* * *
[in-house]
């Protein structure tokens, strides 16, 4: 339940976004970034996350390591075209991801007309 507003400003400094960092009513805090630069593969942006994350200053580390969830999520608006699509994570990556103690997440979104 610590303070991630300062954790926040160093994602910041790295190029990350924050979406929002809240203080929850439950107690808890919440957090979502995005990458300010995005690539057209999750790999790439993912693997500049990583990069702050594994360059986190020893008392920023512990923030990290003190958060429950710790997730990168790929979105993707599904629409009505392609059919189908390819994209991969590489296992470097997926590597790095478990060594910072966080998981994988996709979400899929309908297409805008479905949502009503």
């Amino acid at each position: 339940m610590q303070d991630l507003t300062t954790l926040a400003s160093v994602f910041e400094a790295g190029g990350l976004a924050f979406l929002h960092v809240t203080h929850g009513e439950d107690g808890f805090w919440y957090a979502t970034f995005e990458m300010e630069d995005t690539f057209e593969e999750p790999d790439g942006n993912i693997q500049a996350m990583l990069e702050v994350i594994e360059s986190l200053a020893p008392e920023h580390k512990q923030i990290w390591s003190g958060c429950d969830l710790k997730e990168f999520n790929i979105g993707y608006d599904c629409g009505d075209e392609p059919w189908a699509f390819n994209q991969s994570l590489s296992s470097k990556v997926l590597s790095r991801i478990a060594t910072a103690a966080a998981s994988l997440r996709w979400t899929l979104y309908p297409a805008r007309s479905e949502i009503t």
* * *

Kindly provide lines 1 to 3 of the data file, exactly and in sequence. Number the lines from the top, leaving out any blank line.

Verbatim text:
[in-house]
């Protein structure tokens, strides 16, 4: 339940976004970034996350390591075209991801007309 507003400003400094960092009513805090630069593969942006994350200053580390969830999520608006699509994570990556103690997440979104 610590303070991630300062954790926040160093994602910041790295190029990350924050979406929002809240203080929850439950107690808890919440957090979502995005990458300010995005690539057209999750790999790439993912693997500049990583990069702050594994360059986190020893008392920023512990923030990290003190958060429950710790997730990168790929979105993707599904629409009505392609059919189908390819994209991969590489296992470097997926590597790095478990060594910072966080998981994988996709979400899929309908297409805008479905949502009503």
């Amino acid at each position: 339940m610590q303070d991630l507003t300062t954790l926040a400003s160093v994602f910041e400094a790295g190029g990350l976004a924050f979406l929002h960092v809240t203080h929850g009513e439950d107690g808890f805090w919440y957090a979502t970034f995005e990458m300010e630069d995005t690539f057209e593969e999750p790999d790439g942006n993912i693997q500049a996350m990583l990069e702050v994350i594994e360059s986190l200053a020893p008392e920023h580390k512990q923030i990290w390591s003190g958060c429950d969830l710790k997730e990168f999520n790929i979105g993707y608006d599904c629409g009505d075209e392609p059919w189908a699509f390819n994209q991969s994570l590489s296992s470097k990556v997926l590597s790095r991801i478990a060594t910072a103690a966080a998981s994988l997440r996709w979400t899929l979104y309908p297409a805008r007309s479905e949502i009503t």